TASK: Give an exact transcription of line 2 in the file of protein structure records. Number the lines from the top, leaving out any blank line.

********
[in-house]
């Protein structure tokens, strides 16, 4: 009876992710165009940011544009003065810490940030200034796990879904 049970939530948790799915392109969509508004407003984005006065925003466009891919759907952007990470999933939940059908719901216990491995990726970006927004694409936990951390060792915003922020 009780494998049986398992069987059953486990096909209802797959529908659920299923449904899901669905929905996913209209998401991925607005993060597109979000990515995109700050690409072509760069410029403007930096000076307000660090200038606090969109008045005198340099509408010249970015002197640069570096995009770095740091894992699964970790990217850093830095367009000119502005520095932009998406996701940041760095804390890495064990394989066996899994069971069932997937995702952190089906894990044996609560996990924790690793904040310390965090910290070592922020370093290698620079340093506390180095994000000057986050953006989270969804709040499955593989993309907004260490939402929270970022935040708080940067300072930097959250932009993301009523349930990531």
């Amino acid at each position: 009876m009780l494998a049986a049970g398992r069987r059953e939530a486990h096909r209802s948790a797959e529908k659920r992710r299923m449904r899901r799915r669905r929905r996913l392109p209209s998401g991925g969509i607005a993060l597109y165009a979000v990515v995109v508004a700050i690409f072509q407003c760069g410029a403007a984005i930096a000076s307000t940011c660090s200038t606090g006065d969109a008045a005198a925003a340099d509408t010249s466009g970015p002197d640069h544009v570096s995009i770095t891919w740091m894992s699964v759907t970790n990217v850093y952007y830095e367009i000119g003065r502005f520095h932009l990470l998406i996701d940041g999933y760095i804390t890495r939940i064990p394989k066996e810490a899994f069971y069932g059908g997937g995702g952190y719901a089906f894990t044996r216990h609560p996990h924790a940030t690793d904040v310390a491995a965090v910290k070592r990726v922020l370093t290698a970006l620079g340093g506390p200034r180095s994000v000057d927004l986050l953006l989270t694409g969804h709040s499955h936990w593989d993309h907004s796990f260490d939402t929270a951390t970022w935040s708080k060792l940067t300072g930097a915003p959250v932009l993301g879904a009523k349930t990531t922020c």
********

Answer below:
């Protein structure tokens, strides 16, 4: 009876992710165009940011544009003065810490940030200034796990879904 049970939530948790799915392109969509508004407003984005006065925003466009891919759907952007990470999933939940059908719901216990491995990726970006927004694409936990951390060792915003922020 009780494998049986398992069987059953486990096909209802797959529908659920299923449904899901669905929905996913209209998401991925607005993060597109979000990515995109700050690409072509760069410029403007930096000076307000660090200038606090969109008045005198340099509408010249970015002197640069570096995009770095740091894992699964970790990217850093830095367009000119502005520095932009998406996701940041760095804390890495064990394989066996899994069971069932997937995702952190089906894990044996609560996990924790690793904040310390965090910290070592922020370093290698620079340093506390180095994000000057986050953006989270969804709040499955593989993309907004260490939402929270970022935040708080940067300072930097959250932009993301009523349930990531």